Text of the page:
|Publication number||US5833541 A|
|Application number||US 08/732,906|
|Publication date||Nov 10, 1998|
|Filing date||Oct 17, 1996|
|Priority date||Jul 23, 1993|
|Publication number||08732906, 732906, US 5833541 A, US 5833541A, US-A-5833541, US5833541 A, US5833541A|
|Inventors||William E. Turner, Russell D. Ide|
|Original Assignee||Turner; William E., Ide; Russell D.|
|Export Citation||BiBTeX, EndNote, RefMan|
|Patent Citations (16), Referenced by (30), Classifications (19), Legal Events (11)|
|External Links: USPTO, USPTO Assignment, Espacenet|
Application is a continuation-in-part of U.S. Ser. No. 08/382,051 now abandoned, which was filed Feb. 10, 1995, which is a continuation-in-part of U.S. Ser. No. 08/096,006, which was filed Jul. 23, 1993 and which issued as U.S. Pat. No. 5,447,472 on Sep. 5, 1995.
1. Field Of The Invention
The present invention generally relates to an elastomeric joint, especially a joint between male and female members having substantially interlocking threads or ribs and an elastomeric material disposed therebetween. In particular, the present invention relates to elastomeric joint that can tolerate high-level combined loading (such as combined torsional, axial, and lateral loads). In addition, the present invention relates to an elastomeric joint of this type that can also be flexible, so that it can deflect or articulate. Finally, the present invention relates to an elastomeric joint that can suppress shocks and vibration so as to prevent fatigue-related deterioration and the like. Such elastomeric joints include both torque transmitting couplings and independent equipment package suspensions.
2. Description of Related Art
Torque-bearing joints and couplings are generally known in the art.
For example, a known well-drilling arrangement uses a rotary well drilling string that is connected to a drill bit. The drilling string comprises a plurality of interconnected segments (usually pipe segments) with a drill bit on the end thereof. The interconnected segments are rotated to drive the drill bit. However, as the drill bit is operated, (to drill rock, for example), vibrations, usually at high frequencies, occur and are transmitted along the drilling string. These high frequency vibrations tend to cause fatigue, deterioration, and finally failure of the elements of the drilling string.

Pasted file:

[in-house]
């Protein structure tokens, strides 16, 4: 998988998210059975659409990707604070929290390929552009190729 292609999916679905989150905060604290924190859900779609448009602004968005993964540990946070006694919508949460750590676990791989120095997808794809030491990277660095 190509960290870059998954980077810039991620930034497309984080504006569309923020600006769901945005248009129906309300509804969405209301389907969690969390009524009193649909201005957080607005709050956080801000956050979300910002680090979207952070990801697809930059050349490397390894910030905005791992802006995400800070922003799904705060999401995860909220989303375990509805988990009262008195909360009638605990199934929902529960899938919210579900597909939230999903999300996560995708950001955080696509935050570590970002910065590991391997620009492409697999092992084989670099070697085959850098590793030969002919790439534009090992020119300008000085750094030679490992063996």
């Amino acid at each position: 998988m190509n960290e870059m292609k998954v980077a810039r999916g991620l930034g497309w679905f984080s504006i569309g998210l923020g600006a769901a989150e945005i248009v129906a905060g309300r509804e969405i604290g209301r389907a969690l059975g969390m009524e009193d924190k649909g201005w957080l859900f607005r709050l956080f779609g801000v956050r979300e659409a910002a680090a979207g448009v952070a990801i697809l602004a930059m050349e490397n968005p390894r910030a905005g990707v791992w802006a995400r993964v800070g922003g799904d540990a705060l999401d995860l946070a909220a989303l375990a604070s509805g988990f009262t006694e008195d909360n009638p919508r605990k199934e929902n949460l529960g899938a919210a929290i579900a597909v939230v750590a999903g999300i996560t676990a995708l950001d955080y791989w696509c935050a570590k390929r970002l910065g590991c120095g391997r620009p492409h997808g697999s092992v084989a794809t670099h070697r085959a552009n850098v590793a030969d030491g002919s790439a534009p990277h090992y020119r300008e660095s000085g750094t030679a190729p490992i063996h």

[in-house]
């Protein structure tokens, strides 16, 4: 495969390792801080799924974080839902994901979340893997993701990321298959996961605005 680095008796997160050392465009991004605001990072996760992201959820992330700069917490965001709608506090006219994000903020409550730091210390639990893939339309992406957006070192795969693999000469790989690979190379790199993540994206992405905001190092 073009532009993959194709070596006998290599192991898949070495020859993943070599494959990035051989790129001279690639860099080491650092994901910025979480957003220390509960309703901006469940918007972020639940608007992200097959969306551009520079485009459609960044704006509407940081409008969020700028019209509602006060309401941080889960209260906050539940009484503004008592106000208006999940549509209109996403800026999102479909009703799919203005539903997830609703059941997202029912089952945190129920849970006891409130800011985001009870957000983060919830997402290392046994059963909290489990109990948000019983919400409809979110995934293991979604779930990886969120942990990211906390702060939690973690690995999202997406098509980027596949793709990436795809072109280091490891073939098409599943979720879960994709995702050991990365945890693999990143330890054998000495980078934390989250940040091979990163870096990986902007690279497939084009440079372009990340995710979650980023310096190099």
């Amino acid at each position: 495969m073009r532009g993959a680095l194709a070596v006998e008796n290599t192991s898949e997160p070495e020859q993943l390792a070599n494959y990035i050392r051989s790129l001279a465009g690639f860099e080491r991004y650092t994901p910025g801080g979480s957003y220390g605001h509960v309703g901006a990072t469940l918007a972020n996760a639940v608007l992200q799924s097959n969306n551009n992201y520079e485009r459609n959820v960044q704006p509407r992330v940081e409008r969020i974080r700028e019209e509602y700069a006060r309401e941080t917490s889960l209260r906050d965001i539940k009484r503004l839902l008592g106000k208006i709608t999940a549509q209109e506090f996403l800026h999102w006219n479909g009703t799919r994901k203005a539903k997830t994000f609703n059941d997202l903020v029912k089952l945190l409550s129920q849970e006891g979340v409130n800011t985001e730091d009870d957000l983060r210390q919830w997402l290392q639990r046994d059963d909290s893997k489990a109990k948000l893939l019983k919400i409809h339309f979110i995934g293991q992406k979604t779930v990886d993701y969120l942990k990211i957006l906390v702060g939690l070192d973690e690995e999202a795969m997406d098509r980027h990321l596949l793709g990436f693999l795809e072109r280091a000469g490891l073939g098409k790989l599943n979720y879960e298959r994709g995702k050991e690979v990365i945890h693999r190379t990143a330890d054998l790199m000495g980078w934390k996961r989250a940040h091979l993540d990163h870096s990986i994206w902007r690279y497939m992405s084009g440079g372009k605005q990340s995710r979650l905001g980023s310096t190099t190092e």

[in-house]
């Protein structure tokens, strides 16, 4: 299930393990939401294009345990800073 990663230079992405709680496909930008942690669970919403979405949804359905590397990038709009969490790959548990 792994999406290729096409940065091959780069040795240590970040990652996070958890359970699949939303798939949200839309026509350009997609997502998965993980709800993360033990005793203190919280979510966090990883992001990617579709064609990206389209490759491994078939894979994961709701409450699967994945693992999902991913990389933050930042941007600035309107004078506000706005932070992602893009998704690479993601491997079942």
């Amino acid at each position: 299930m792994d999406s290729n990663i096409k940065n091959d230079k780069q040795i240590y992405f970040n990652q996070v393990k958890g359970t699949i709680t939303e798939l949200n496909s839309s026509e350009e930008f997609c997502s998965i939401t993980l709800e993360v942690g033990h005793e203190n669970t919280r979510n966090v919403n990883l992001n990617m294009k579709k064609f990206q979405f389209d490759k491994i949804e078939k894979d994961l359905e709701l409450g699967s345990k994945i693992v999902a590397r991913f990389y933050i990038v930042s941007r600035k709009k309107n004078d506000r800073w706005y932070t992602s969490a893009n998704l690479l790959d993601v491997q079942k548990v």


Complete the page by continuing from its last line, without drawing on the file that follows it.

It is therefore desirable to provide a shock absorber in the drilling string that will suppress vibrations from the drill bit. One example of such a shock absorber is disclosed in U.S. Pat. No. 3,323,326 to Vertson.
Vertson generally discloses a shock absorber in which an inner part is inserted into an outer part. The inner and outer parts are both threaded in corresponding manner to permit interengagment with each other. A portion of the inner part has an internally threaded box, while a lower portion of the outer part has an externally threaded pin. In use, the pin and box are used to threadedly incorporate the shock absorber in a drilling string.
Vertson's shock absorber also includes interengaged splines at corresponding locations on the inner and outer parts. Vertson discloses that the splines are provided to, in part, transmit torsional and axial loads. The splines are welded into position, according to Vertson.
Finally, a deformable rubber material is filled in spaces between the aforementioned splines and between the threads by which the inner and outer parts are engaged.
It will be appreciated, however, that structurally critical (i.e., weak) areas exist at the thin-walled section of the outer portion that is not supported internally by the pin, and at the section of the pin that is likewise not supported by the box.
In addition, the provision of welded-on splines makes Vertson's shock absorber complicated to manufacture.